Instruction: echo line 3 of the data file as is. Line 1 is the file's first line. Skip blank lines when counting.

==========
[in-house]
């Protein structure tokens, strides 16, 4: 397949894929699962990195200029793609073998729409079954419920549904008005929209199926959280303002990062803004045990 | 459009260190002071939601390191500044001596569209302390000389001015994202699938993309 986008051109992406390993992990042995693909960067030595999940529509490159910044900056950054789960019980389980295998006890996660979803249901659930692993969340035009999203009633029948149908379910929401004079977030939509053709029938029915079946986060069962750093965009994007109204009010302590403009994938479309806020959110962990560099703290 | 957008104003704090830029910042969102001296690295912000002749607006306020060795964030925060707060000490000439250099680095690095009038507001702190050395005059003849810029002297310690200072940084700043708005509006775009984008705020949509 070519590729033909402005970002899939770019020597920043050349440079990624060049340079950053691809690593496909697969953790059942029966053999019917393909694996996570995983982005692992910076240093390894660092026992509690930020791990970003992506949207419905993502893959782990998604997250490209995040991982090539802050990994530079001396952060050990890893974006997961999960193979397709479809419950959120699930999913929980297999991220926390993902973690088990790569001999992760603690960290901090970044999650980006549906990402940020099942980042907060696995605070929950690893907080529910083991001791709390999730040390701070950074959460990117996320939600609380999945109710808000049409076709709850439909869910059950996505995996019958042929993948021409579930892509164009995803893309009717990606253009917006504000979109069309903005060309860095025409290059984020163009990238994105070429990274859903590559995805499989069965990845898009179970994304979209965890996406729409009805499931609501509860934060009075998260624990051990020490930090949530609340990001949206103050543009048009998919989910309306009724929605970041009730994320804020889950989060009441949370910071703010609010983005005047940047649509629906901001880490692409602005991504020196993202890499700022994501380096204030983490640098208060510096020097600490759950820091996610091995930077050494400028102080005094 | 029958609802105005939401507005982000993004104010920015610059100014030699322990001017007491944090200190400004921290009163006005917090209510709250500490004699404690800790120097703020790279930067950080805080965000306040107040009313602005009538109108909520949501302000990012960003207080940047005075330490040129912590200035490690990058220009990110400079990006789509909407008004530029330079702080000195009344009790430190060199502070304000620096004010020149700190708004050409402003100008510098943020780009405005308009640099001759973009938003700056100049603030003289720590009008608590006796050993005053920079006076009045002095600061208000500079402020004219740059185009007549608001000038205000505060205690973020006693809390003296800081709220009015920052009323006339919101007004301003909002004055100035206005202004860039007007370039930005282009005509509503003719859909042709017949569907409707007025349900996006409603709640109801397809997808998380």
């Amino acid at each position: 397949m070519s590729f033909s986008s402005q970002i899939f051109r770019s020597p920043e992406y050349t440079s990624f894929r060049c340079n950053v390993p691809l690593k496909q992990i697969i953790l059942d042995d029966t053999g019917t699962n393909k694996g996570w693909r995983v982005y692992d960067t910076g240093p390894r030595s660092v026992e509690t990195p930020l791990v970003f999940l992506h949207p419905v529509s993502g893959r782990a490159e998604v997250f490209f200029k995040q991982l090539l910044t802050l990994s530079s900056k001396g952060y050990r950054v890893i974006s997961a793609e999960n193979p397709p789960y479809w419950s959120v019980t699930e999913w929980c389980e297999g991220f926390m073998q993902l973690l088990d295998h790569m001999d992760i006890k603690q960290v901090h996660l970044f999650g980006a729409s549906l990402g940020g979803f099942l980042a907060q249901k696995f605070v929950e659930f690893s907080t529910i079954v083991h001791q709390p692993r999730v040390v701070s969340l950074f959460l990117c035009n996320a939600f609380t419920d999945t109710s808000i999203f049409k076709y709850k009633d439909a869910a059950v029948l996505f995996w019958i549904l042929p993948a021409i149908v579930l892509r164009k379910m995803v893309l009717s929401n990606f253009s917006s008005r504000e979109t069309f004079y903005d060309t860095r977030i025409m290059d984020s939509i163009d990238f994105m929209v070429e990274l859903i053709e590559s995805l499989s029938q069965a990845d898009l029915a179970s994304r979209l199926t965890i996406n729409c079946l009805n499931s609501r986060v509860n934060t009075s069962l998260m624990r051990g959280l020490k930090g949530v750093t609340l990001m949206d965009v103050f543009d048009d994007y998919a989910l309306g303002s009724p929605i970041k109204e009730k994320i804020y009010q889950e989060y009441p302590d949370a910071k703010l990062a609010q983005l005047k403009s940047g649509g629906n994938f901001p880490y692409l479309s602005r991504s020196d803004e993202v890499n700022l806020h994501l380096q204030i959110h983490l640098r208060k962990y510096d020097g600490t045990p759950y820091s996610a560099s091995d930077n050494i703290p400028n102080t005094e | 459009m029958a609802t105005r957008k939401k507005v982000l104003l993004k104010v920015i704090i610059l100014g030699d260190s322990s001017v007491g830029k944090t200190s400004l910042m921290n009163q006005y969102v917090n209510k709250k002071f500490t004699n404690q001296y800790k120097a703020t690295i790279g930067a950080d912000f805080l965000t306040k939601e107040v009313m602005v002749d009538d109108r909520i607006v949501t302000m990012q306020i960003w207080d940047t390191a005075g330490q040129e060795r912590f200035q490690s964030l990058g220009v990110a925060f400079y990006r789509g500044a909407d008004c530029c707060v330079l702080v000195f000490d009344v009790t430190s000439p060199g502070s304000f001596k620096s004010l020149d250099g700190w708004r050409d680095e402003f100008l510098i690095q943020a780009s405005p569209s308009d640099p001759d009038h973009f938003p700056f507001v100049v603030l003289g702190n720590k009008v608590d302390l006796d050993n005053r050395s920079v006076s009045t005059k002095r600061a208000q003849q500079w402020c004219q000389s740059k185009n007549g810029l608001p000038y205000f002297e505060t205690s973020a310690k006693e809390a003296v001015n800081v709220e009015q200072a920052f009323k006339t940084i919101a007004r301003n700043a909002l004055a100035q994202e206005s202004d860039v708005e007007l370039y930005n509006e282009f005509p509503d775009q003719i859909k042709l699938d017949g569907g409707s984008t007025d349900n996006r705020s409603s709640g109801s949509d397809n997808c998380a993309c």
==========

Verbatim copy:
């Amino acid at each position: 397949m070519s590729f033909s986008s402005q970002i899939f051109r770019s020597p920043e992406y050349t440079s990624f894929r060049c340079n950053v390993p691809l690593k496909q992990i697969i953790l059942d042995d029966t053999g019917t699962n393909k694996g996570w693909r995983v982005y692992d960067t910076g240093p390894r030595s660092v026992e509690t990195p930020l791990v970003f999940l992506h949207p419905v529509s993502g893959r782990a490159e998604v997250f490209f200029k995040q991982l090539l910044t802050l990994s530079s900056k001396g952060y050990r950054v890893i974006s997961a793609e999960n193979p397709p789960y479809w419950s959120v019980t699930e999913w929980c389980e297999g991220f926390m073998q993902l973690l088990d295998h790569m001999d992760i006890k603690q960290v901090h996660l970044f999650g980006a729409s549906l990402g940020g979803f099942l980042a907060q249901k696995f605070v929950e659930f690893s907080t529910i079954v083991h001791q709390p692993r999730v040390v701070s969340l950074f959460l990117c035009n996320a939600f609380t419920d999945t109710s808000i999203f049409k076709y709850k009633d439909a869910a059950v029948l996505f995996w019958i549904l042929p993948a021409i149908v579930l892509r164009k379910m995803v893309l009717s929401n990606f253009s917006s008005r504000e979109t069309f004079y903005d060309t860095r977030i025409m290059d984020s939509i163009d990238f994105m929209v070429e990274l859903i053709e590559s995805l499989s029938q069965a990845d898009l029915a179970s994304r979209l199926t965890i996406n729409c079946l009805n499931s609501r986060v509860n934060t009075s069962l998260m624990r051990g959280l020490k930090g949530v750093t609340l990001m949206d965009v103050f543009d048009d994007y998919a989910l309306g303002s009724p929605i970041k109204e009730k994320i804020y009010q889950e989060y009441p302590d949370a910071k703010l990062a609010q983005l005047k403009s940047g649509g629906n994938f901001p880490y692409l479309s602005r991504s020196d803004e993202v890499n700022l806020h994501l380096q204030i959110h983490l640098r208060k962990y510096d020097g600490t045990p759950y820091s996610a560099s091995d930077n050494i703290p400028n102080t005094e | 459009m029958a609802t105005r957008k939401k507005v982000l104003l993004k104010v920015i704090i610059l100014g030699d260190s322990s001017v007491g830029k944090t200190s400004l910042m921290n009163q006005y969102v917090n209510k709250k002071f500490t004699n404690q001296y800790k120097a703020t690295i790279g930067a950080d912000f805080l965000t306040k939601e107040v009313m602005v002749d009538d109108r909520i607006v949501t302000m990012q306020i960003w207080d940047t390191a005075g330490q040129e060795r912590f200035q490690s964030l990058g220009v990110a925060f400079y990006r789509g500044a909407d008004c530029c707060v330079l702080v000195f000490d009344v009790t430190s000439p060199g502070s304000f001596k620096s004010l020149d250099g700190w708004r050409d680095e402003f100008l510098i690095q943020a780009s405005p569209s308009d640099p001759d009038h973009f938003p700056f507001v100049v603030l003289g702190n720590k009008v608590d302390l006796d050993n005053r050395s920079v006076s009045t005059k002095r600061a208000q003849q500079w402020c004219q000389s740059k185009n007549g810029l608001p000038y205000f002297e505060t205690s973020a310690k006693e809390a003296v001015n800081v709220e009015q200072a920052f009323k006339t940084i919101a007004r301003n700043a909002l004055a100035q994202e206005s202004d860039v708005e007007l370039y930005n509006e282009f005509p509503d775009q003719i859909k042709l699938d017949g569907g409707s984008t007025d349900n996006r705020s409603s709640g109801s949509d397809n997808c998380a993309c």